Find Your Inner Compass: Learn to Listen

  In Shirking the Shoulds, we played around with the idea of letting go of The Shoulds— beliefs we hold about how we're supposed to do things. But that begs the question: If we don't do things the way we're "supposed to", how do we do them? I believe we learn to trust our instincts---something you're going to love or resist, and decide I've gone off my rocker into "woo woo-ey" territory:


I used to tell myself a lie: Writers are poor.

I thumbed this idea like a worry stone. I thought about it on the way to work. Driving down valley to grocery shop. Wishing I could book a nice hotel when my boyfriend and I wanted to rock climb in January without camping in snow.

That one thought created a stress that infiltrated my body, showing up in outward pressure in my chest and the sensation of something lodged in my throat. And then one day, my friend Dina asked me a question.

"Are writers poor?"

She was training to be a life coach, and had offered some of her practice hours to me. We sat outside her house at a metal table, and I remember the way the sun cast the shadow of the table's pattern across my legs. I had never asked that question before.

I assumed it was true because moving from Minnesota to Colorado, and from marketing to writing, had reduced my paycheck by a third. But under Dina's careful questioning I realized that I didn't make more money because I didn't know how to ask for it. My mind ran circles when I determined my rates, even informed by competitive analyses. I didn't TRUST in the value of my work.

Luckily, Dina gave me a new way to approach it.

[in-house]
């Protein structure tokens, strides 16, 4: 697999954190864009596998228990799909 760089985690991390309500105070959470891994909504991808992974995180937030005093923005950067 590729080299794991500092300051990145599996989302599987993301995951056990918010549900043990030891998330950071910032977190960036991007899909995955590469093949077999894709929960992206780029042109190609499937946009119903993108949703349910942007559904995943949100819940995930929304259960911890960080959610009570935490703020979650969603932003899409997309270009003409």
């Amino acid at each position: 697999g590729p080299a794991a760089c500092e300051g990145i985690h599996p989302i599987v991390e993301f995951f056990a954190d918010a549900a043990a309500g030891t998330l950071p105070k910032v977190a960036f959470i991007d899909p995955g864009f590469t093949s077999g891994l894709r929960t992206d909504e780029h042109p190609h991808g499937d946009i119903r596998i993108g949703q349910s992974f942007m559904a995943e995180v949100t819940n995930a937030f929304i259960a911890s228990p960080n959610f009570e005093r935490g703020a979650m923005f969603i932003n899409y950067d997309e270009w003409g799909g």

"How do you feel when you ask for too little money?" Dina asked.

I told her I felt like crap, but Dina meant in my body. Actual physical sensations.

I told her about my throat and my chest.

"That's your body talking to you," she explained.


Dina went on to explain that we have two parts---the part of ourselves that's deeply versed in society's logic (everything we learned from our parents, our friends, at church, at school and at work about how we should behave), and the part of ourselves that knows when all that logic is a load of hogwash.

Dina called them the socialized self and the essential self, and said the essential self knows what we need at all times. We're just good at overriding it because we're so well versed in the logic of society.

That idea resonated with me right away.



I think of my essential self as the five-year-old me who hid behind a tree on the way to kindergarten. I wanted to learn new things and make new friends, but I didn't want to be bullied by the teacher because I didn't know how to tie my shoes. She wouldn't teach me, wouldn't let anyone else tie my shoes, and let me walk around with my laces dragging. Some part of me knew I didn't need to be treated like that, but I didn't know how to tell my mom. (Luckily, WonderMom discovered velcro shoes shortly after she discovered that I'd ditched kindergarten).

Portaging in the BWCAW

Just like I didn't know how to tell my mom about my teacher, the essential self doesn't have words. It talks to us by compelling us to hide behind trees or sending signals through our bodies---another way to think about it is that gut feeling you get when something is really great or really bad.